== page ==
In transit to the Art Institute of Chicago from the National Gallery in Washington, D.C. a priceless Vermeer painting is stolen. Through major news papers the thief informs the public that many paintings attributed to Vermeer are fakes and he will destroy the stolen painting if the record isn’t set straight by the art community. While the public responds to the thief’s message with outcry to the art community, two Chicago schoolchildren, Petra and Calder hunt down the painting. Petra and Calder manage to save the painting through intelligence and by noticing the many coincidences that bring key players in this story together.
Chasing Vermeer is an incredible book. Petra and Calder are realistic characters that are quirky enough to capture the reader’s attention. In addition to creating great characters, Balliett sets these two in a plot that is worth following. This book moves along without a hitch, the pace is fast and leaves the reader wanting more. The setting is crystal clear and the mood of this story is well established but descriptive language does not bog the reader down. Beyond being a well written story, this book is a lesson in art and would make an excellent cross curriculum read for English, social studies and art classes. Teachers and parents could also use this book as a pre-read before going to a museum or taking a trip to Chicago.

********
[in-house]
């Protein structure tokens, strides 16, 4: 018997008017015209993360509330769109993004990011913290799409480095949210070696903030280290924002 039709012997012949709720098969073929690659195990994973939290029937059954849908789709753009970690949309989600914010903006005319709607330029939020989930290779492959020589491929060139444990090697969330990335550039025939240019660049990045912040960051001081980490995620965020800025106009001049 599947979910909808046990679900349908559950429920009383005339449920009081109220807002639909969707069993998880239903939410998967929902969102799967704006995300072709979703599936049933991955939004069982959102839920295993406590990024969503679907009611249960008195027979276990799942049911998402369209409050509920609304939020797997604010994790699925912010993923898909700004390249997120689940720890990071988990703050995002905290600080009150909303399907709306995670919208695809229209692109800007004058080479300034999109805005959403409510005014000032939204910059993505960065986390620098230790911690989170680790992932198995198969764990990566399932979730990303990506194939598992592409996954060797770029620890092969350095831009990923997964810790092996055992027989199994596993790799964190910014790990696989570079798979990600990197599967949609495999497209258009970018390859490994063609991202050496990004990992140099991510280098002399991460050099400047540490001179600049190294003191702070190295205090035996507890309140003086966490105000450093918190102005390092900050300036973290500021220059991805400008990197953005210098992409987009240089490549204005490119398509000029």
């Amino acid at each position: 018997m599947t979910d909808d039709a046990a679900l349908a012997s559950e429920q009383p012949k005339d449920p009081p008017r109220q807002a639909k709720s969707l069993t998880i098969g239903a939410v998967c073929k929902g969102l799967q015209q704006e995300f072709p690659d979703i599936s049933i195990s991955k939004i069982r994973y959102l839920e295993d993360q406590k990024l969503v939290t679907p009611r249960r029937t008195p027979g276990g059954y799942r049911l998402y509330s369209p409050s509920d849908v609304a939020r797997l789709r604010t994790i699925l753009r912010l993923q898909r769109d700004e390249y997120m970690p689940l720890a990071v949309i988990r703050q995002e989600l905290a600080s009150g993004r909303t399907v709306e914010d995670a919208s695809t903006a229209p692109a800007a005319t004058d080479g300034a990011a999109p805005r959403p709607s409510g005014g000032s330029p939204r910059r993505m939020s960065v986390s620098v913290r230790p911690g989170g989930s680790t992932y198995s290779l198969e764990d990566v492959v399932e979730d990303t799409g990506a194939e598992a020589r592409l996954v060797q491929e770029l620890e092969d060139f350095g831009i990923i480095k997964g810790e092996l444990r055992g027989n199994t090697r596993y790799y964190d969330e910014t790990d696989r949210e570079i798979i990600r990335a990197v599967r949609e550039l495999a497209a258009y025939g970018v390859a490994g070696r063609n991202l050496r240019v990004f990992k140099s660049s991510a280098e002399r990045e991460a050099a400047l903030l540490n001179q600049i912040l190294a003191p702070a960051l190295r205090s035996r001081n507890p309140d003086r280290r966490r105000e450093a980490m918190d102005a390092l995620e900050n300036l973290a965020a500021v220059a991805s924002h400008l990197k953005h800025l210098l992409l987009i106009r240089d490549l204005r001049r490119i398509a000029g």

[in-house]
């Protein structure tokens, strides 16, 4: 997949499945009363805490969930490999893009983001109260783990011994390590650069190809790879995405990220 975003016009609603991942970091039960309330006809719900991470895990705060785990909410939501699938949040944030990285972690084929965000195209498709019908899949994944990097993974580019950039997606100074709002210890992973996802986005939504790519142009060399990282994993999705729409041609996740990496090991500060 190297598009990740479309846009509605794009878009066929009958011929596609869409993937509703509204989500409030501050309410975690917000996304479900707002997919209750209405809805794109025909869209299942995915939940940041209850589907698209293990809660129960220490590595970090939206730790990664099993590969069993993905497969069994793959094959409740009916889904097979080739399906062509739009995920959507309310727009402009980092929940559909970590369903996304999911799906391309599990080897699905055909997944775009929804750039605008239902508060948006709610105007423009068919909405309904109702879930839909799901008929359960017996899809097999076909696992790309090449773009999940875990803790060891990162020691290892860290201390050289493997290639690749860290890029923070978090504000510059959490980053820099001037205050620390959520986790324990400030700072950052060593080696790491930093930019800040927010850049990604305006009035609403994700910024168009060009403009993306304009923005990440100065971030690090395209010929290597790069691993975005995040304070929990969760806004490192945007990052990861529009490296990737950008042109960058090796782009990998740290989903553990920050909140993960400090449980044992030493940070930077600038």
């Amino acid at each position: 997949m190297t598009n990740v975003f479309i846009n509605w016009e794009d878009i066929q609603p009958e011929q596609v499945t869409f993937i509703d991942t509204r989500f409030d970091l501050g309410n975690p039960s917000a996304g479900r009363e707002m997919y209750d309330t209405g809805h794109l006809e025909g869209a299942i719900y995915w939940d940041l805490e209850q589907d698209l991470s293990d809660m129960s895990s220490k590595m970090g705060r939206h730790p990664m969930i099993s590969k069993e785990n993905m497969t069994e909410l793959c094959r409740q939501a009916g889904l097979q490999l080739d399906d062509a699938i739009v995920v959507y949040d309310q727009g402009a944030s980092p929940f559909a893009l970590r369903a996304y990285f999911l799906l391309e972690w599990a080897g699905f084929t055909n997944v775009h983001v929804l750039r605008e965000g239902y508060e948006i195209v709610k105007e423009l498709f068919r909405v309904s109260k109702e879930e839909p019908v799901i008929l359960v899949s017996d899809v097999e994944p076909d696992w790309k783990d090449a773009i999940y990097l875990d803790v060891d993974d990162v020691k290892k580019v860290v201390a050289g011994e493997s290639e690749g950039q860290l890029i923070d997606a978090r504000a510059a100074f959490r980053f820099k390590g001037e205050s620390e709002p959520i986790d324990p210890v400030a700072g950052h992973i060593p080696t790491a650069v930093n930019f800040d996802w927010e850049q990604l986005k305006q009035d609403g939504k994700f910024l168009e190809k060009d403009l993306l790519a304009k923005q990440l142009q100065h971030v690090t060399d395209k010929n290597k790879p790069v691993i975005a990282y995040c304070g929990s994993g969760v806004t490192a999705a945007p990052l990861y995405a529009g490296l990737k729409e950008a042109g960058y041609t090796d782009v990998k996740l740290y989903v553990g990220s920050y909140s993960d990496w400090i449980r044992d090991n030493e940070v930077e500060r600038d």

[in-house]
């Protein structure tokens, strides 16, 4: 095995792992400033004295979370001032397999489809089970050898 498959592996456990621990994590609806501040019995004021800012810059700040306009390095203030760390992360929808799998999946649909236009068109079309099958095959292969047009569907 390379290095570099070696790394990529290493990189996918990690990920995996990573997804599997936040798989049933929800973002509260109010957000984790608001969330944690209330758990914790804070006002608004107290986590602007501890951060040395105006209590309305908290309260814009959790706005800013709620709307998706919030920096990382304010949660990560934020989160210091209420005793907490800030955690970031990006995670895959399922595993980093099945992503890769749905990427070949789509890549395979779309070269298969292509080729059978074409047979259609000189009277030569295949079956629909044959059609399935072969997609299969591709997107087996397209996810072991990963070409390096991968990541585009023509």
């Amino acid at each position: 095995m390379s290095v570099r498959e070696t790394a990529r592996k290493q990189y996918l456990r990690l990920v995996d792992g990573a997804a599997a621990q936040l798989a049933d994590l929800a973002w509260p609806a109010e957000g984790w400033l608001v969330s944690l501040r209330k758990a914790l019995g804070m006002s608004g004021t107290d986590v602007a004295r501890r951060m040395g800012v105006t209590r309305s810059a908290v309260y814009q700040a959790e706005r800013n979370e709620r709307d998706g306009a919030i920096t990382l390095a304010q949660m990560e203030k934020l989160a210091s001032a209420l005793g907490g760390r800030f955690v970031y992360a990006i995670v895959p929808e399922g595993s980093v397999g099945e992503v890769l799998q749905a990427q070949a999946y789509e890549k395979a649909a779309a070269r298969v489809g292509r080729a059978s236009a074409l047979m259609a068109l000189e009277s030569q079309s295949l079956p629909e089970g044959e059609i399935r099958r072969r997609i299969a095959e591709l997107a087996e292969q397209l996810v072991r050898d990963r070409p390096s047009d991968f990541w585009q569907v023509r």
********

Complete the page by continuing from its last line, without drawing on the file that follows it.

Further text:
Review: Horn Book Magazine
“Dear Friend: I would like your help in identifying a crime that is now centuries old.” Sixth-grade classmates Petra Andalee and Calder Pillay are drawn into the mystery: a claim that some of the works attributed to Johannes Vermeer were not, in fact, painted by that seventeenth-century Dutch artist. Their investigation–fueled by the enigmatic behavior of their favorite teacher, a shared interest in unexplained phenomena, and a few mystical experiences of their own–uncovers a series of coincidences and connections that, like the pentomino set (a puzzle-like math tool) Calder carries in his pocket, fit together in often-unexpected patterns. And when Vermeer’s A Lady Writing disappears while in transit from the National Gallery to the Art Institute of Chicago, Petra and Calder end up hunting for the missing painting right in their own neighborhood. The protagonists are smart and appealing, the prose style is agreeably quirky, and fans of puzzle-mysteries will enjoy cracking the codes presented within the text and hidden in Helquist’s stylish black-and-white illustrations. But they may also be frustrated that such a heady, elaborately plotted novel comes to a weak resolution, as the answers to the mysteries are explained away in a too-hasty summation–and the villain turns out to be an offstage figure. The conclusion may be disappointing, but the chase to the end is entertaining.
Honoring Calder’s coded correspondence in Chasing Vermeer I would have readers create a coded message recommending this book to a friend. The message would, of course, include a key for the code.
Balliett, B. (2004) Chasing Vermeer. New York: Scholastic. ISBN: 0439372976.
[Review for the book Chasing Vermeer by Blue Balliett]. Horn Book Magazine, 80(4), 446-446.